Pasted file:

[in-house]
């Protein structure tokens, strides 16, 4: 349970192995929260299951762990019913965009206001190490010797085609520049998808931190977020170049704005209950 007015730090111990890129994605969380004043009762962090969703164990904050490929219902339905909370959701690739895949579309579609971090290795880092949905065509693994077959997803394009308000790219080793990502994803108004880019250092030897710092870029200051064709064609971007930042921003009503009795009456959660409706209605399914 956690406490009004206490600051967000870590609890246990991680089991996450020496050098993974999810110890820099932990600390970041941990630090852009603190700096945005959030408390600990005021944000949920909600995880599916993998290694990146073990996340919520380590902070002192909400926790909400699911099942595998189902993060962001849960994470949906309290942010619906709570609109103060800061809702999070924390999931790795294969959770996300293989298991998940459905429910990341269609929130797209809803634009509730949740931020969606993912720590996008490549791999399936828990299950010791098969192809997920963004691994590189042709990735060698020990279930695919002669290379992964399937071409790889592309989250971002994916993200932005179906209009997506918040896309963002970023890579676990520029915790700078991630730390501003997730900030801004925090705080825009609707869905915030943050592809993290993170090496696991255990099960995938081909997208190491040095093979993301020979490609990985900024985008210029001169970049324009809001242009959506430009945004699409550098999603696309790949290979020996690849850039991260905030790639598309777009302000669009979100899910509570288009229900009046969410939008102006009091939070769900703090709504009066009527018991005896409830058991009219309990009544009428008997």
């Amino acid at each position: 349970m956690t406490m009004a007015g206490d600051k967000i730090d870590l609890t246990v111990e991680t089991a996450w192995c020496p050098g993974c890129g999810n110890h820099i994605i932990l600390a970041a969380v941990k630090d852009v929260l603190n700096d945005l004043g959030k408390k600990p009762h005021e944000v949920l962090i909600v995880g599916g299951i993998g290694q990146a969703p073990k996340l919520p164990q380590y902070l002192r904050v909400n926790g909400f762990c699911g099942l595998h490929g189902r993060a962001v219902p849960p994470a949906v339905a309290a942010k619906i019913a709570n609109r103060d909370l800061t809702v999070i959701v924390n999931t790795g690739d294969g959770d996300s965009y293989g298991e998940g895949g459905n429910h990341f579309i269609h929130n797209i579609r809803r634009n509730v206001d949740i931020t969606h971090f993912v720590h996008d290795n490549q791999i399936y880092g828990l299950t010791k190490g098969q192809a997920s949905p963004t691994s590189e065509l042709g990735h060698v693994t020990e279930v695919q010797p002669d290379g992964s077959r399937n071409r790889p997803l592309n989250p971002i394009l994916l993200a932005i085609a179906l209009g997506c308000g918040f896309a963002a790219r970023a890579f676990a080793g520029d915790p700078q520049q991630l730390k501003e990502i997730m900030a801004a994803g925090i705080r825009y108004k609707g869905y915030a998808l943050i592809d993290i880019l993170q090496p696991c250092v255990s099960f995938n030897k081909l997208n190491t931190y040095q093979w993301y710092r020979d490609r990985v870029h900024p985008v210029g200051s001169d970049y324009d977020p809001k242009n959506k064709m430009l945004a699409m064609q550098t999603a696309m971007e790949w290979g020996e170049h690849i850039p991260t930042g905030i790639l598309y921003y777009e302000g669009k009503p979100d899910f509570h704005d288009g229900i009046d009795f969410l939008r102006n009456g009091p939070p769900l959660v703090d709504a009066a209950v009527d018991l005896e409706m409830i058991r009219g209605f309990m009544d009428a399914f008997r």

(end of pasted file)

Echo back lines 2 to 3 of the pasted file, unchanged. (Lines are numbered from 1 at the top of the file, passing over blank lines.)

């Protein structure tokens, strides 16, 4: 349970192995929260299951762990019913965009206001190490010797085609520049998808931190977020170049704005209950 007015730090111990890129994605969380004043009762962090969703164990904050490929219902339905909370959701690739895949579309579609971090290795880092949905065509693994077959997803394009308000790219080793990502994803108004880019250092030897710092870029200051064709064609971007930042921003009503009795009456959660409706209605399914 956690406490009004206490600051967000870590609890246990991680089991996450020496050098993974999810110890820099932990600390970041941990630090852009603190700096945005959030408390600990005021944000949920909600995880599916993998290694990146073990996340919520380590902070002192909400926790909400699911099942595998189902993060962001849960994470949906309290942010619906709570609109103060800061809702999070924390999931790795294969959770996300293989298991998940459905429910990341269609929130797209809803634009509730949740931020969606993912720590996008490549791999399936828990299950010791098969192809997920963004691994590189042709990735060698020990279930695919002669290379992964399937071409790889592309989250971002994916993200932005179906209009997506918040896309963002970023890579676990520029915790700078991630730390501003997730900030801004925090705080825009609707869905915030943050592809993290993170090496696991255990099960995938081909997208190491040095093979993301020979490609990985900024985008210029001169970049324009809001242009959506430009945004699409550098999603696309790949290979020996690849850039991260905030790639598309777009302000669009979100899910509570288009229900009046969410939008102006009091939070769900703090709504009066009527018991005896409830058991009219309990009544009428008997």
């Amino acid at each position: 349970m956690t406490m009004a007015g206490d600051k967000i730090d870590l609890t246990v111990e991680t089991a996450w192995c020496p050098g993974c890129g999810n110890h820099i994605i932990l600390a970041a969380v941990k630090d852009v929260l603190n700096d945005l004043g959030k408390k600990p009762h005021e944000v949920l962090i909600v995880g599916g299951i993998g290694q990146a969703p073990k996340l919520p164990q380590y902070l002192r904050v909400n926790g909400f762990c699911g099942l595998h490929g189902r993060a962001v219902p849960p994470a949906v339905a309290a942010k619906i019913a709570n609109r103060d909370l800061t809702v999070i959701v924390n999931t790795g690739d294969g959770d996300s965009y293989g298991e998940g895949g459905n429910h990341f579309i269609h929130n797209i579609r809803r634009n509730v206001d949740i931020t969606h971090f993912v720590h996008d290795n490549q791999i399936y880092g828990l299950t010791k190490g098969q192809a997920s949905p963004t691994s590189e065509l042709g990735h060698v693994t020990e279930v695919q010797p002669d290379g992964s077959r399937n071409r790889p997803l592309n989250p971002i394009l994916l993200a932005i085609a179906l209009g997506c308000g918040f896309a963002a790219r970023a890579f676990a080793g520029d915790p700078q520049q991630l730390k501003e990502i997730m900030a801004a994803g925090i705080r825009y108004k609707g869905y915030a998808l943050i592809d993290i880019l993170q090496p696991c250092v255990s099960f995938n030897k081909l997208n190491t931190y040095q093979w993301y710092r020979d490609r990985v870029h900024p985008v210029g200051s001169d970049y324009d977020p809001k242009n959506k064709m430009l945004a699409m064609q550098t999603a696309m971007e790949w290979g020996e170049h690849i850039p991260t930042g905030i790639l598309y921003y777009e302000g669009k009503p979100d899910f509570h704005d288009g229900i009046d009795f969410l939008r102006n009456g009091p939070p769900l959660v703090d709504a009066a209950v009527d018991l005896e409706m409830i058991r009219g209605f309990m009544d009428a399914f008997r």